Studying For Finals

It’s that time again… the snow is falling, the lights are twinkling, the streets are filled with Christmas cheer – which means it’s time! It’s time for you to hole yourself inside the library and stress out about finals. Here’s some tips to make things less traumatic: 

  1. Study in order from definitely, probably, might be. Definitely will be on the test, probably will be on the test and might be on the test. That way the basics are solid and the extras will be if you have the time and patience. Do this while also taking into consideration previous tests and assignments that tell you what you’re less confident in. Then you can prioritize the stuff you’re bad at that will definitely be on the test. 

  2. Study with other people who will give you the opportunity to talk it through. Explaining something to a friend or someone willing to listen will help solidify the concepts in your own head. 

  3. Put all the pertinent information into a format that is the easiest for your reviewing preferences. Ideally, condensing the information to its most important components as you go. For example, outlines or flashcards. But don’t get caught up in the making of study aids and lose valuable time to actually study the aids. 

  4. As you’re going through your notes, ask yourself how the material might appear on the exam. Would this group of facts make a good multiple choice question or short answer question? How would the question be phrased? Not only does this prepare you for what to expect but also gets you to think about the material in a conceptual way that tests your understanding beyond memorization and makes it stick 

  5. Start early. Even if your exams are well spaced out. 15 hours of studying three days before and 15 hours of studying over two weeks is not the same. Studying over a longer period gives your brain time to store the information in long term memory, making recall on test day so much easier. Also, the closer the exam date makes things more stressful, which makes it harder to focus and lowers your ability to retain information. The key to this is being able to manage your time so that you’re able to juggle all classes. Study schedules simplify everything. The academic skills center will even help you make one. Starting to study early also gives you the opportunity to move your focus. Instead of getting burnt out in one subject that you’ve already studied for hours, you can switch your focus to the next subject. Kind of like taking a break. Having a schedule to stick to also means you won’t have to skip out on sleep or other things you need to do to recharge your batteries. Bringing me to my next point…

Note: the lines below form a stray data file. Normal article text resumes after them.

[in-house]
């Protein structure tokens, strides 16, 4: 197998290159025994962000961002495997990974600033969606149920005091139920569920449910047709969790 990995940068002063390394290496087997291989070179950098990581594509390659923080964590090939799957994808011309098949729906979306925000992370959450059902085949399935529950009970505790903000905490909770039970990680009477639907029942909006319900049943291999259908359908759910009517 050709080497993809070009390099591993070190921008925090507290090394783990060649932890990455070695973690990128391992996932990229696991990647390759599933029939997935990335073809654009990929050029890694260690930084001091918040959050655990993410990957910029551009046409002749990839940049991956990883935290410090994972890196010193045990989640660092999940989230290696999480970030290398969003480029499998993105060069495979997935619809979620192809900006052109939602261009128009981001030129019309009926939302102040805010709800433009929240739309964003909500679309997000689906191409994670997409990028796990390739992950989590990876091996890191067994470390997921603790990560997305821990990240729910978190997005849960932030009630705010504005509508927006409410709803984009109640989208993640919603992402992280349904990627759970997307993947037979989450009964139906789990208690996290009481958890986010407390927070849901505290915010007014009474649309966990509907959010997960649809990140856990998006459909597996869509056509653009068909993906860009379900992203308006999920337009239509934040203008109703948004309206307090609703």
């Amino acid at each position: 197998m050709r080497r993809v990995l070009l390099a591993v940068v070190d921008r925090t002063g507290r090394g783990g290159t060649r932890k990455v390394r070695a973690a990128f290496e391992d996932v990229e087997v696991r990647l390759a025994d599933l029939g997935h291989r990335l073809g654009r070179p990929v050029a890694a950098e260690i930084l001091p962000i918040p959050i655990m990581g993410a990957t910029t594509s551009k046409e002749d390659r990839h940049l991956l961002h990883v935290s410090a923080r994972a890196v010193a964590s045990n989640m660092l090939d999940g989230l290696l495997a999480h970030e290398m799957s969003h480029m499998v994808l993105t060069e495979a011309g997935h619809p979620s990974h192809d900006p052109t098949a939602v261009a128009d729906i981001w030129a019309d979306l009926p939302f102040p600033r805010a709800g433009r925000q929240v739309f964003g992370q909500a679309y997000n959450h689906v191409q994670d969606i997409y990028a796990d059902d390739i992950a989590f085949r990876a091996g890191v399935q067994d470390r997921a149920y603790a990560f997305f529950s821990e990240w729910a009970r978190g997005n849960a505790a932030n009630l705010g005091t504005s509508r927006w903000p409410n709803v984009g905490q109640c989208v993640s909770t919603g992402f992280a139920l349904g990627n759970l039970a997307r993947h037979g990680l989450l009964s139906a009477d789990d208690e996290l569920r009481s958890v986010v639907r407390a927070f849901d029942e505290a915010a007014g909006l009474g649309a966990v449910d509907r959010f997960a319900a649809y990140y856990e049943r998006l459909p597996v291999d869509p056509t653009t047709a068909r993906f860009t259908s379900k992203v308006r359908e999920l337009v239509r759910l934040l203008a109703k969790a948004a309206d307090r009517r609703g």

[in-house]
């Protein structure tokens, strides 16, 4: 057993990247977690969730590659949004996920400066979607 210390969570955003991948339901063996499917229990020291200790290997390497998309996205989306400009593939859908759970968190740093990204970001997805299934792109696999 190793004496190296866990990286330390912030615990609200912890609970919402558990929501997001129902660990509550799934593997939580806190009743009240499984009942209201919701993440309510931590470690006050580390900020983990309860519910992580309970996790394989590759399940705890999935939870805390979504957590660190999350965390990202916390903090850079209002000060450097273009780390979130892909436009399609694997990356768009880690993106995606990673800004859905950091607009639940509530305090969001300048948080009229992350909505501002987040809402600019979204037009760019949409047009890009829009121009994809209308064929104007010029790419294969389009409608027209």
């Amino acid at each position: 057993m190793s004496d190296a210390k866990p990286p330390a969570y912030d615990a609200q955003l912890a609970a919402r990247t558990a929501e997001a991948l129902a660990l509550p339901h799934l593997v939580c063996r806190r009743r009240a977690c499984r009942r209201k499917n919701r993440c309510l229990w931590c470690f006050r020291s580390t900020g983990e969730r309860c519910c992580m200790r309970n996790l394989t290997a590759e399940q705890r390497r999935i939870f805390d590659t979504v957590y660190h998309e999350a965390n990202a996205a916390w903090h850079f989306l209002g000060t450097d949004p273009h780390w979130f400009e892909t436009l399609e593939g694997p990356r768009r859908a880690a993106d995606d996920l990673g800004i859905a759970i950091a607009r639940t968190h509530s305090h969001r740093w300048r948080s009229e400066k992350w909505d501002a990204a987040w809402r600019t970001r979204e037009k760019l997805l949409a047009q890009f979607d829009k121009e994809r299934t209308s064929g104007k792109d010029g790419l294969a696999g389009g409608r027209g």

6. Make sure you recharge your batteries. Yes, by sleeping, but sleep is not enough. Set aside an hour or so every day to do something for yourself. Work out, watch a movie, go for a walk, read a book, or just do absolutely nothing. 

  7. Take breaks. Most people prefer to have scheduled breaks. Science suggests a 5 minute break every 40 minutes or so. Then you have something to look forward to when things get tough. But if you’re getting really frustrated or stressed, step away for as much time as it takes you to recharge (okay, maximum one day, otherwise it becomes counterproductive). 

  8. Ask for help if you need it. And starting early helps with this because it means you’ll have time to ask for help, you can’t email your professor the night before the exam and expect them to reply or expect yourself to be able to retain what they tell you. But if you approach them a week before, it’s likely they’ll be ecstatic and you’ll have time to make use of what they say. You can also contact the academic skills center. 

  9. Be nice to yourself. School is hard, and we often expect a lot of ourselves. Your mental health is always more important than your grades. 

Now for the ones you hear all the time but maybe still don’t believe: 

  1. Sleep! If you have a good study schedule, this should be a given. And naps are okay, sleeping right after reviewing information improves recall later on. 

  2. Eat good food! No, not the tasty stuff. Nutritious food. Junk food drains the valuable energy that is better used for studying. That means anything you can purchase at school is probably out… it might be time to experiment with meal prep.

  3. Bonus: work out. According to science, just 20 minutes of cardio can improve memory (and also greatly reduce stress). 

The most important study advice is to learn what works for you and stick to it. Ideally, you’ve spent the year taking smaller scale tests where the scores were an indicator of how effective your study strategies are. Finals are not the time to experiment with methods unless you’re sure it’s going to work. Good luck!